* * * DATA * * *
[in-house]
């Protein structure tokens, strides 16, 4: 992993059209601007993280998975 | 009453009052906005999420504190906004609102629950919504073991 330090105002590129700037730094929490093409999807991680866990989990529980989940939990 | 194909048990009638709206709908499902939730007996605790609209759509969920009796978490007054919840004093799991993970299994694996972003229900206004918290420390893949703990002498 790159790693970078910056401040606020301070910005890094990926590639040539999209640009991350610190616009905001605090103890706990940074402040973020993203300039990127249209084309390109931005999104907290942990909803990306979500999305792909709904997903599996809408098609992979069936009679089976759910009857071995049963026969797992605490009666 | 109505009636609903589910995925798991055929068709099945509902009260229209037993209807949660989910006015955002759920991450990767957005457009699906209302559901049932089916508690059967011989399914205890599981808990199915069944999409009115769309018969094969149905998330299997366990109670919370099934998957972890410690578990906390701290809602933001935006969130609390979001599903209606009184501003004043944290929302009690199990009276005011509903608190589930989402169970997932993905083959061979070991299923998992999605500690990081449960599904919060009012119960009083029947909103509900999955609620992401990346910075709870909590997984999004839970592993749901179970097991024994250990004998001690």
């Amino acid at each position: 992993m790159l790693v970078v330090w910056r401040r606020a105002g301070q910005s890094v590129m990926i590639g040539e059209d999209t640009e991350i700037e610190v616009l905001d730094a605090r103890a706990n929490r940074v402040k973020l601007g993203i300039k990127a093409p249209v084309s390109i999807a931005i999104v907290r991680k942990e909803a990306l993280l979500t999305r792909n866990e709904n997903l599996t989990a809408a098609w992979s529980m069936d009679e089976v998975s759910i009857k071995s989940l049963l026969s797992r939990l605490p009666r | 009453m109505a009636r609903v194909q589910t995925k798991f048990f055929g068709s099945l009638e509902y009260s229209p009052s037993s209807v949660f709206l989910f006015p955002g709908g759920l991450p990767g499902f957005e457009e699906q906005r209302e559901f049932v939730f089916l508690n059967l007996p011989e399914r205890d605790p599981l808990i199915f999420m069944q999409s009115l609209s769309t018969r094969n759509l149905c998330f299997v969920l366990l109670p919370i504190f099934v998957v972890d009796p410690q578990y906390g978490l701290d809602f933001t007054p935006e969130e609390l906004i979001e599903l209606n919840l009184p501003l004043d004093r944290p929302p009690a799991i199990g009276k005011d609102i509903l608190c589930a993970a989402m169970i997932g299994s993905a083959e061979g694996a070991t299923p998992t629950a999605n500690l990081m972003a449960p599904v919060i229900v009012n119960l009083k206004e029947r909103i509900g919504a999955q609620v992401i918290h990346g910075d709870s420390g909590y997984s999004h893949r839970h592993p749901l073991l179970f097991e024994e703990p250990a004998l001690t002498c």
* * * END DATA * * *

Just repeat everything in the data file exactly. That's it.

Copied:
[in-house]
């Protein structure tokens, strides 16, 4: 992993059209601007993280998975 | 009453009052906005999420504190906004609102629950919504073991 330090105002590129700037730094929490093409999807991680866990989990529980989940939990 | 194909048990009638709206709908499902939730007996605790609209759509969920009796978490007054919840004093799991993970299994694996972003229900206004918290420390893949703990002498 790159790693970078910056401040606020301070910005890094990926590639040539999209640009991350610190616009905001605090103890706990940074402040973020993203300039990127249209084309390109931005999104907290942990909803990306979500999305792909709904997903599996809408098609992979069936009679089976759910009857071995049963026969797992605490009666 | 109505009636609903589910995925798991055929068709099945509902009260229209037993209807949660989910006015955002759920991450990767957005457009699906209302559901049932089916508690059967011989399914205890599981808990199915069944999409009115769309018969094969149905998330299997366990109670919370099934998957972890410690578990906390701290809602933001935006969130609390979001599903209606009184501003004043944290929302009690199990009276005011509903608190589930989402169970997932993905083959061979070991299923998992999605500690990081449960599904919060009012119960009083029947909103509900999955609620992401990346910075709870909590997984999004839970592993749901179970097991024994250990004998001690």
């Amino acid at each position: 992993m790159l790693v970078v330090w910056r401040r606020a105002g301070q910005s890094v590129m990926i590639g040539e059209d999209t640009e991350i700037e610190v616009l905001d730094a605090r103890a706990n929490r940074v402040k973020l601007g993203i300039k990127a093409p249209v084309s390109i999807a931005i999104v907290r991680k942990e909803a990306l993280l979500t999305r792909n866990e709904n997903l599996t989990a809408a098609w992979s529980m069936d009679e089976v998975s759910i009857k071995s989940l049963l026969s797992r939990l605490p009666r | 009453m109505a009636r609903v194909q589910t995925k798991f048990f055929g068709s099945l009638e509902y009260s229209p009052s037993s209807v949660f709206l989910f006015p955002g709908g759920l991450p990767g499902f957005e457009e699906q906005r209302e559901f049932v939730f089916l508690n059967l007996p011989e399914r205890d605790p599981l808990i199915f999420m069944q999409s009115l609209s769309t018969r094969n759509l149905c998330f299997v969920l366990l109670p919370i504190f099934v998957v972890d009796p410690q578990y906390g978490l701290d809602f933001t007054p935006e969130e609390l906004i979001e599903l209606n919840l009184p501003l004043d004093r944290p929302p009690a799991i199990g009276k005011d609102i509903l608190c589930a993970a989402m169970i997932g299994s993905a083959e061979g694996a070991t299923p998992t629950a999605n500690l990081m972003a449960p599904v919060i229900v009012n119960l009083k206004e029947r909103i509900g919504a999955q609620v992401i918290h990346g910075d709870s420390g909590y997984s999004h893949r839970h592993p749901l073991l179970f097991e024994e703990p250990a004998l001690t002498c």